Every day, a least up to mid-October, there is a street market at the corner on Baojian (???) and Haping Lu... it's right across from our old apartments. They sell fruits, vegetables, meats and steamed buns, household goods, pots and pans, chopsticks, shoes, clothes. It's just a nice place to walk... it's a local market with no tourists, and while it isn't very big, it's a great place to practice Chinese and to get away from the tourist places and into a place where locals shop. I'm dubbing this place the Haping Lu Sidewalk Market. Now it has a name.
Unit 731 was a section of the Japanese army in World War Two which did experimental research on germ warfare. The facility was outstanding in their use of LIVE, HEALTHY HUMAN BODIES for experiments which were referred to as "maruta" -- literally meaning "logs". In a manner common to Japanese military throughout Asia then, what happened here could only be described as inhumane, atrocious, barbaric, selfish, merciless... the list goes on.
For example, to investigate whether horse blood could be used as a substitute for human blood, they would transfuse horse blood directly into the subject's body -- thereby coming to the conclusion that a transfusion of 400 ml of horse blood would be sufficient to kill the subject very painfully. To find out more about the results of frostbite, subjects were stripped naked and tied securely outdoors in the freezing cold (Harbin experiences winter conditions of around -30 degrees Celsius!), doused with water and basically left to freeze to death. These are only 2 of the unthinkably cruel experiments awaiting the helpless victims.
This facility had their own private railway to deliver fresh maruta specimens to them. I would describe it as the "Taklamakan Railway": go in and never come out.
As the Japanese realised they were losing the war, they tried to destroy all the evidence of their heinous crimes at this base, but failed to do a thorough job. Many of the officers who had worked at this facility returned to Japan after the war and took up well-respected and high-paying jobs due to their invaluable and unique knowledge in this field -- gained only through the deaths of countless innocent civilians! What a hypocrisy!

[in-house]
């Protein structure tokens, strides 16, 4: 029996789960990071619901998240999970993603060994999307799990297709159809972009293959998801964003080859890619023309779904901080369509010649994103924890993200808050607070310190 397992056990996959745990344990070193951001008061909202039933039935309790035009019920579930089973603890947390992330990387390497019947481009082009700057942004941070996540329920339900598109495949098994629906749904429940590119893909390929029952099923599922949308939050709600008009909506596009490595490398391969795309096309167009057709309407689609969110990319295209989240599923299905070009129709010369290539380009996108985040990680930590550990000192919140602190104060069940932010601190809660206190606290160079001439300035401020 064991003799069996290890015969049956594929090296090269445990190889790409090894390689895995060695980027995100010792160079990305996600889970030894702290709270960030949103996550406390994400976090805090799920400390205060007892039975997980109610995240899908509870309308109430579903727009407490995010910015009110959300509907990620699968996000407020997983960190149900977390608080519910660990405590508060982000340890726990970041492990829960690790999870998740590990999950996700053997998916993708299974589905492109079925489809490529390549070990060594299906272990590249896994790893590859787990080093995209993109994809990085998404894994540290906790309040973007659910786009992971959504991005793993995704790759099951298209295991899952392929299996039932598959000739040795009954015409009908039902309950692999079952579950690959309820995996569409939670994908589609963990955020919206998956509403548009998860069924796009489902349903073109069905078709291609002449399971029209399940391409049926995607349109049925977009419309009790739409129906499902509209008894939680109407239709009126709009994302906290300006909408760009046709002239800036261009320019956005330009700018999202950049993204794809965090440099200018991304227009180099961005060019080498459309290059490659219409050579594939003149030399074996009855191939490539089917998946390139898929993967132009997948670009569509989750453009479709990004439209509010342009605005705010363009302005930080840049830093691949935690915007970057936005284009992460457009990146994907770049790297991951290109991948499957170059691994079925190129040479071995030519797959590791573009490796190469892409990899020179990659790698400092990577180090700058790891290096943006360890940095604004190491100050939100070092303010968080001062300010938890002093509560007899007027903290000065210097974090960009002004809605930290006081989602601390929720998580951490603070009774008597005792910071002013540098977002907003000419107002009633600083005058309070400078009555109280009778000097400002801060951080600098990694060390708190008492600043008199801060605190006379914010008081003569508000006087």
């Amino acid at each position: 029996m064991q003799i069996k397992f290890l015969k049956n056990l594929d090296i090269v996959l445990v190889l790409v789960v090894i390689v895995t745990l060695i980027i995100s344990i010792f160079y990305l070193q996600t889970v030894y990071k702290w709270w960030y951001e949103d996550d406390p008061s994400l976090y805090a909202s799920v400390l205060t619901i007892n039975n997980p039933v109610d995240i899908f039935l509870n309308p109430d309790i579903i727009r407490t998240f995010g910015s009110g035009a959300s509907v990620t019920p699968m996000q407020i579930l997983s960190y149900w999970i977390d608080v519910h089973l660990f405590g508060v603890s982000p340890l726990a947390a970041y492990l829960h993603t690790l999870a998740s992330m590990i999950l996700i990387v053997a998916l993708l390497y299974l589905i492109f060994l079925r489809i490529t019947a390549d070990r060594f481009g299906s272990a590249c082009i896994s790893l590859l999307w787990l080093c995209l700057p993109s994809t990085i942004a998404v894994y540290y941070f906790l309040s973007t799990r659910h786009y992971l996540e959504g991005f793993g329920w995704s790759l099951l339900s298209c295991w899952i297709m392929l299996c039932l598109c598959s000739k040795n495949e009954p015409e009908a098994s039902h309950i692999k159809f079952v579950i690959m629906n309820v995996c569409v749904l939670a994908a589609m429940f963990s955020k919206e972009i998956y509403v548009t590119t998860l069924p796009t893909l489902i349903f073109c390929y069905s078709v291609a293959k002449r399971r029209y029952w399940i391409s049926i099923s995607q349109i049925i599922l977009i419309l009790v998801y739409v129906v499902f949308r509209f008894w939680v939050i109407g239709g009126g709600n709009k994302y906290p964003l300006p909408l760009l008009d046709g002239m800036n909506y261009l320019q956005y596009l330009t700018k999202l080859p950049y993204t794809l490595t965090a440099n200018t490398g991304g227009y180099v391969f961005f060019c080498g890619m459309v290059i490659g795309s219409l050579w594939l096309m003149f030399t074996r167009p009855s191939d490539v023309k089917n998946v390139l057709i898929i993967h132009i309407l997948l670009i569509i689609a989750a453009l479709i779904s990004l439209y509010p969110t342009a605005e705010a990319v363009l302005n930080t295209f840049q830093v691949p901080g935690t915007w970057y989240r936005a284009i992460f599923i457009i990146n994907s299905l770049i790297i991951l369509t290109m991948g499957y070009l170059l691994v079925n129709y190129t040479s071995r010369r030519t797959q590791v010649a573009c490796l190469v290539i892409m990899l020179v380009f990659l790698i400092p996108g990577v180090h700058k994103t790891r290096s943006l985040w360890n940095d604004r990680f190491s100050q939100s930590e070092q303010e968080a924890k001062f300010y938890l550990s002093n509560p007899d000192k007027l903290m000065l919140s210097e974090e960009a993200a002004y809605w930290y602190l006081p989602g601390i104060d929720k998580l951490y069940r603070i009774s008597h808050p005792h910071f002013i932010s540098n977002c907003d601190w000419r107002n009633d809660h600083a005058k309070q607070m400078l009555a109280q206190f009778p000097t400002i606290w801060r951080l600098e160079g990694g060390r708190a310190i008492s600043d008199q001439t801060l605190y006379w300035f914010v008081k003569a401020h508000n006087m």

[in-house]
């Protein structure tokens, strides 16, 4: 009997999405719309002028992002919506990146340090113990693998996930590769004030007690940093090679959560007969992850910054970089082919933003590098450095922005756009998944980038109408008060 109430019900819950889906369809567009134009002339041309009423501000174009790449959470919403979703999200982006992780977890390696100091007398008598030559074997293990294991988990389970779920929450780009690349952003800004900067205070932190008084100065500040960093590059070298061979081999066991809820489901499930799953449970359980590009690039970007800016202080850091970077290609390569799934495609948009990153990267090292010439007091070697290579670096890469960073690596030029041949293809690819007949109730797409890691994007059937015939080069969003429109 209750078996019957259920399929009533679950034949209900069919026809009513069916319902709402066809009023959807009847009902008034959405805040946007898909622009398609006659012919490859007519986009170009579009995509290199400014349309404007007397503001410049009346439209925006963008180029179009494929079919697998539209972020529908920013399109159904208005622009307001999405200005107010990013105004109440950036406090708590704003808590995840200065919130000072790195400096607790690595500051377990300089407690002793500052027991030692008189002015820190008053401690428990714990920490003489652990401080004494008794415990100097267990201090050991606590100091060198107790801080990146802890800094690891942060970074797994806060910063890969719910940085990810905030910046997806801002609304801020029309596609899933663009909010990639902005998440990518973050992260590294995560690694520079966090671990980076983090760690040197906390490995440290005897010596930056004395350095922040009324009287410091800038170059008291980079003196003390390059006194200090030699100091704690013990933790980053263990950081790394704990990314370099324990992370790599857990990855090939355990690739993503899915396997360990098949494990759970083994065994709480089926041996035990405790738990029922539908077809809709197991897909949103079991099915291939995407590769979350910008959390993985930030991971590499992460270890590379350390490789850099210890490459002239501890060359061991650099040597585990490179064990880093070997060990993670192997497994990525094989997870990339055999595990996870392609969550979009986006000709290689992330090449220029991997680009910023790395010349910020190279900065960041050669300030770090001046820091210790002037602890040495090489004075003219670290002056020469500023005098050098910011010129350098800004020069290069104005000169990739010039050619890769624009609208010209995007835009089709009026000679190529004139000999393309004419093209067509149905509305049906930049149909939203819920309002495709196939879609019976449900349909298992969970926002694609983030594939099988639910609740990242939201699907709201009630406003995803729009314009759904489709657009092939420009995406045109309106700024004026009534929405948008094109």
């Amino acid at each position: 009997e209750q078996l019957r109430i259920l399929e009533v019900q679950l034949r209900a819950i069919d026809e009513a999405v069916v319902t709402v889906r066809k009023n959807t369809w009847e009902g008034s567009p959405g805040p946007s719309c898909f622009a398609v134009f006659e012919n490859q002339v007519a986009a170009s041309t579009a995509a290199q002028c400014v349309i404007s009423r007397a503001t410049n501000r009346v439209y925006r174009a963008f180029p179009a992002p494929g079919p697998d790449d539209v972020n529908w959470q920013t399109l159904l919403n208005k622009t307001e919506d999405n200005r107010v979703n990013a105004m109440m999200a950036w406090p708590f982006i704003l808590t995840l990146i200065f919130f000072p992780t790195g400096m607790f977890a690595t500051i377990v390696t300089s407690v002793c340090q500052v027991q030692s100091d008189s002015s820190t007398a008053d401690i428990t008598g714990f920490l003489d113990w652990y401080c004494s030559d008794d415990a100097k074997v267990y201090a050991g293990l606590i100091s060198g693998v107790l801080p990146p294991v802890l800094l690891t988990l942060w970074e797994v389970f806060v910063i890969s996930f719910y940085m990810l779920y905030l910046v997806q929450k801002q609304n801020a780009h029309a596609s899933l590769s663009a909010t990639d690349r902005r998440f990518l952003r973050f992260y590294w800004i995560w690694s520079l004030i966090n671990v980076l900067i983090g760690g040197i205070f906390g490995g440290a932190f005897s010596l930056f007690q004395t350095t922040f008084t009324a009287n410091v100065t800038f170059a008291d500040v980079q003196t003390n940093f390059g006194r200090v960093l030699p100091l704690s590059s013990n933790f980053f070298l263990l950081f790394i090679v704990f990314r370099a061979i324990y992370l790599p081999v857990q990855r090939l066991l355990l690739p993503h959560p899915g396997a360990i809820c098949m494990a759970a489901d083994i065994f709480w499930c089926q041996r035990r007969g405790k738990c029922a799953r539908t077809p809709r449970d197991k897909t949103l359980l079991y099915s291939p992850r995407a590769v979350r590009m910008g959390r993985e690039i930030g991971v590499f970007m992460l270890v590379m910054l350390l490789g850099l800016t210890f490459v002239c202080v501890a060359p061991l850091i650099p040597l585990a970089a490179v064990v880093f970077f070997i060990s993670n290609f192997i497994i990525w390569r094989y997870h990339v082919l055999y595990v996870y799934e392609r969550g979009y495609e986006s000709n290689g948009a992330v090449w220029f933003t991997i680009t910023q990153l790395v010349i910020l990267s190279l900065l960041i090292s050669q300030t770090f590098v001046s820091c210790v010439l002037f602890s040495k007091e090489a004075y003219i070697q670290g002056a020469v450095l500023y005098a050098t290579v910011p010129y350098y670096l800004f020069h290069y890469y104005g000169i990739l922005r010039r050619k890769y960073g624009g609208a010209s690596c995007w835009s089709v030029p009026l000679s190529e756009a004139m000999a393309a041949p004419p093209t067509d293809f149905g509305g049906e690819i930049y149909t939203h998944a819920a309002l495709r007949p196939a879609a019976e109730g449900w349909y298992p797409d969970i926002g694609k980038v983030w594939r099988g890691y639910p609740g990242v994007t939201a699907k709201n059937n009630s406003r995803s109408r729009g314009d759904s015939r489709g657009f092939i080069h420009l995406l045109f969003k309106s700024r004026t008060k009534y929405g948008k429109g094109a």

I have been here twice, and both times I have been horrified to tears.
There are too few who know of these horrors. We should never forget, nor should we forgive. Please visit, if only to pay some respects to those who died screaming for someone to help them out of their suffering and agony. YOU WILL BE MOVED.
Admission 20 RMB, or 10 RMB if you have a student card.
At some time between the departure of the last Jews after WWII and the modern cosy-toesy relations between China and Israel, the old Jewish cemetery was relocated to a beautiful, peaceful spot.
A great effort is made to honor those dead, and to help the descendants find their Harbin ancestors.
Many of the tombstones appear to have been vandalized at some point, however, with little enameled portraits destroyed or scratched. The impression is infinitely sad.
The modern cemetery is a good hour drive away. Make sure your driver understands where you want to go before you depart.
Though the Japanese Kanto military controlled the Northeast from 1931, most would not have been aware of covert Special Forces Military Unit 731 (also called the Ishii Military Unit). Senior members included elite researchers of the day, and included germ warfare research, and non-consentual human experiments in the name of medical research upon around 3000 Chinese, Korean and Russian people.
New prisoners healthy enough to test were referred to as "logs", partly to deny the humanity of intended victims, also as a code name for classified communications. Explicitly, experiments included forcible frostbite in -30 degree winter, raising rodents and fleas for disease spreading and incubation, in-vivo dissections, etc.